Dolgellau's history is arich tapestry woven around the woollen industry, a gold rush in the 19th Century— British royal wedding rings are made from Welsh gold to this day, includingthose of Prince William and the Duchess of Cambridge — and a community of 17thcentury Quakers who fled to Pennsylvania after being persecuted.
Staying inDolgellau Dolgellau has manyhotels, guesthousesand B&B accommodation both in the town itselfand in the surrounding area, fullof character to make your stay a touch out of the ordinary.
For example, a Grade-II listed building beside theMawddach Estuary dates back to the 17th Century, with carefully preserved periodfeatures as well as 21st Century facilities. Another stone-clad building usedto serve as the town's maternity home and combines quirky vintage design andfurnishings covered in pretty fabrics with en suite rooms each with its own flatscreen TV.
In addition to this, self-catering holiday lets areeasy to find, ranging from log cabins, barn conversions and charming stonefarmhouses through to a group of cottages that sleep up to 19 people.
Scenic campsites are available too, as well as budgetaccommodation in bunkhouses and the chance to stay in a yurt.
Eating Out inDolgellauDelightful opportunities to tantalise your taste budsare to be found in Dolgellau.
There is four star dining, catering for vegans andvegetarians as well as meat-eating gourmets, in an intimate restaurant in amedieval cellar. Another acclaimed restaurant has been in the Good Food Guideevery year since 1990.
Then there are pubs serving home-cooked, locallysourced food, there are cafés, bistros, steakhouses, fish and chips bars,Indian, Bangladeshi and Spanish cuisine — you will never go hungry inDolgellau.
Shopping inDollgellauDollgellau is arefreshing place to shop if you would like to get away from high street chainsand browse in small independent stores with personality and local colour.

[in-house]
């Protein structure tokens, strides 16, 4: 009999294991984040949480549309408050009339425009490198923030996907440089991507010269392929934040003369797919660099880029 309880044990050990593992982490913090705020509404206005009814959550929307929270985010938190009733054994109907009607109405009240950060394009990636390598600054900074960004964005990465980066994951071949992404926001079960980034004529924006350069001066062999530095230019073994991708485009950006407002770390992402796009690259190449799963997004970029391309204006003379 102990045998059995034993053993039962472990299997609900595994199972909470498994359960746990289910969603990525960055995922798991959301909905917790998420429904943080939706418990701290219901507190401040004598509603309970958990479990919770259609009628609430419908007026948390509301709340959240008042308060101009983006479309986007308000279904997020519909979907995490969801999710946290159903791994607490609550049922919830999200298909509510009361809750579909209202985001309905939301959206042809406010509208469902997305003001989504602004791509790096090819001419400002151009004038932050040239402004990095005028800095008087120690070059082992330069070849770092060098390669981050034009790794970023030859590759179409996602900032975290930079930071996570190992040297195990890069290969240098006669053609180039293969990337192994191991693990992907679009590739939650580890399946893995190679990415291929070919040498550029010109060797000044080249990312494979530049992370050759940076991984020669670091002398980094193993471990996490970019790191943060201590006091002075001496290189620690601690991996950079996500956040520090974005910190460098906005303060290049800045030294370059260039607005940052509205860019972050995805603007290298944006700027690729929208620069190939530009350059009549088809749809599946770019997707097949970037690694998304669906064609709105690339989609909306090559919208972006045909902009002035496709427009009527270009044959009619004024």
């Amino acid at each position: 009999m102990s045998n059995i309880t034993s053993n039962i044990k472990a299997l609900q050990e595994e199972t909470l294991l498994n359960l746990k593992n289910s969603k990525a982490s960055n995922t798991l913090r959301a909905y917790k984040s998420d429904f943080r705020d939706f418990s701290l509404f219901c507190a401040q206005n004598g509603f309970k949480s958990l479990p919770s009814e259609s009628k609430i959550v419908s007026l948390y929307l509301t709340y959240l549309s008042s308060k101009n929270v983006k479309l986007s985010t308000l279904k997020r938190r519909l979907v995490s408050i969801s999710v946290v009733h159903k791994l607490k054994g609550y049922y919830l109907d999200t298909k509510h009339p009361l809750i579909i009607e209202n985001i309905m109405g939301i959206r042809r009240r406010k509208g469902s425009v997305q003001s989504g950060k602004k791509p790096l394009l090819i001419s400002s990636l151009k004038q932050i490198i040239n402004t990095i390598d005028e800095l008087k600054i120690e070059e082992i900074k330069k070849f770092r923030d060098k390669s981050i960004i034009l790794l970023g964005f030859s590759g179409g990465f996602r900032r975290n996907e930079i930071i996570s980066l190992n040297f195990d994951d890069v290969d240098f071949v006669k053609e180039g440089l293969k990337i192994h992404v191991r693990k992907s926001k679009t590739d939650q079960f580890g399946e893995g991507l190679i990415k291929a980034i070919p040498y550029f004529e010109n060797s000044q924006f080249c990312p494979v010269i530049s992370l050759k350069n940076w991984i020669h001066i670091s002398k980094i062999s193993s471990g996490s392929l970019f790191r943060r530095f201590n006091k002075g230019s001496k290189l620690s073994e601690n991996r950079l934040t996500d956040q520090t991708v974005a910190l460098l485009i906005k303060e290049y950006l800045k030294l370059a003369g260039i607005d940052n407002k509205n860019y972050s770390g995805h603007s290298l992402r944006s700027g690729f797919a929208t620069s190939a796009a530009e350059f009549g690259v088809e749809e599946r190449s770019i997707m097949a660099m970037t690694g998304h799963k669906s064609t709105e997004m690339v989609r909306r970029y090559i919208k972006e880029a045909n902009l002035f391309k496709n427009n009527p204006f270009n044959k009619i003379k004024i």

Locally grown produce and farm-reared meat,artisan-baked bread, jewellery made from gold mined in the area, woollenclothing and sheepskin rugs — it is all here to tempt you. There is also amonthly farmers' market if you are lucky enough to be inDolgellau at the right time.
Activities inand Around DolgellauDolgellau is the perfectplace if you love to wander in areas of outstanding natural beauty, taking inthe spectacular mountain scenery. A host of different outdoor pursuits willkeep you active, from rambling, mountain biking, horse-riding, fishing andgolfing to canyoning and caving.
The seaside resort of Walesis just 20 minutes away by road, with its beautiful sandy beach and shelteredharbour, or if you feel the need for urban excitements, Aberysthwythis an hour away.
Dolgellau is a greatplace to visit, whatever the season.
Friendly People, Mountains and Gardens
Mount Snowdon lies at the heart of the Snowdonia National Park, an area of unspoiled natural beauty in Central Wales. At 3,560 feet, it is the tallest mountain in Wales and the tallest in the UK outside the Scottish Highlands. The range of routes leading to the higher reaches of the mountain, however, makes it a firm favourite with families and you don’t have to be an expert climber or hiker to access some of the most stunning views in the UK.
Swallow Falls is situated in Swansea in North Wales. It is the highest continuous waterfall in Wales, made up of a multiple waterfall system on the River Llugwy, within the gorgeous Gwydir Forest.
The ruins of imposing Criccieth Castle are a superb example of a native castle. Built during the reign of Llywelyn the Great, one of the greatest Welsh statesmen of the Middle Age, these spectacular ruins, dramatically situated on the headland between two sandy beaches, tower over the blue waters of the bay. The castle looks down on the pretty seaside resort of Criccieth, and offers a vista from which to survey the North Cambrian Coast and the Llŷn Peninsula of North Wales.